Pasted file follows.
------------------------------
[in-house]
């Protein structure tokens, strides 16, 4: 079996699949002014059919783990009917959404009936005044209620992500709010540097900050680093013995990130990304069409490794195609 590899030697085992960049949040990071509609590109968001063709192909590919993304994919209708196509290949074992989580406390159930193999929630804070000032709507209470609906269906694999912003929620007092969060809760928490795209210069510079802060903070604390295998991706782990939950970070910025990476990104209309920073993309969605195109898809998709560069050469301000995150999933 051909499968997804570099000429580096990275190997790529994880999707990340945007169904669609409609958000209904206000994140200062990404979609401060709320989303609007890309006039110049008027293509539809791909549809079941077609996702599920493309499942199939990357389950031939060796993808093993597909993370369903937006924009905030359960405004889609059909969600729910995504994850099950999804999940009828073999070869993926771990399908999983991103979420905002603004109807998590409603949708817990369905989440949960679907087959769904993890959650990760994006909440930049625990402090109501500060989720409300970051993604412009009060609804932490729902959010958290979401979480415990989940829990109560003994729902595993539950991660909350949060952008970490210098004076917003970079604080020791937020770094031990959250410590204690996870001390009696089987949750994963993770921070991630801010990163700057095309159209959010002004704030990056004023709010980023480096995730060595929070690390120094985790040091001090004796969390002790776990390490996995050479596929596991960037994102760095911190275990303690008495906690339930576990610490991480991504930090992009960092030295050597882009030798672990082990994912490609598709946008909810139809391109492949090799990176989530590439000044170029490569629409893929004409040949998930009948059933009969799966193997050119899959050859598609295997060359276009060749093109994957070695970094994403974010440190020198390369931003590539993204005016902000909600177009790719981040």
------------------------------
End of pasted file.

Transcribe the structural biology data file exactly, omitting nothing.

[in-house]
């Protein structure tokens, strides 16, 4: 079996699949002014059919783990009917959404009936005044209620992500709010540097900050680093013995990130990304069409490794195609 590899030697085992960049949040990071509609590109968001063709192909590919993304994919209708196509290949074992989580406390159930193999929630804070000032709507209470609906269906694999912003929620007092969060809760928490795209210069510079802060903070604390295998991706782990939950970070910025990476990104209309920073993309969605195109898809998709560069050469301000995150999933 051909499968997804570099000429580096990275190997790529994880999707990340945007169904669609409609958000209904206000994140200062990404979609401060709320989303609007890309006039110049008027293509539809791909549809079941077609996702599920493309499942199939990357389950031939060796993808093993597909993370369903937006924009905030359960405004889609059909969600729910995504994850099950999804999940009828073999070869993926771990399908999983991103979420905002603004109807998590409603949708817990369905989440949960679907087959769904993890959650990760994006909440930049625990402090109501500060989720409300970051993604412009009060609804932490729902959010958290979401979480415990989940829990109560003994729902595993539950991660909350949060952008970490210098004076917003970079604080020791937020770094031990959250410590204690996870001390009696089987949750994963993770921070991630801010990163700057095309159209959010002004704030990056004023709010980023480096995730060595929070690390120094985790040091001090004796969390002790776990390490996995050479596929596991960037994102760095911190275990303690008495906690339930576990610490991480991504930090992009960092030295050597882009030798672990082990994912490609598709946008909810139809391109492949090799990176989530590439000044170029490569629409893929004409040949998930009948059933009969799966193997050119899959050859598609295997060359276009060749093109994957070695970094994403974010440190020198390369931003590539993204005016902000909600177009790719981040």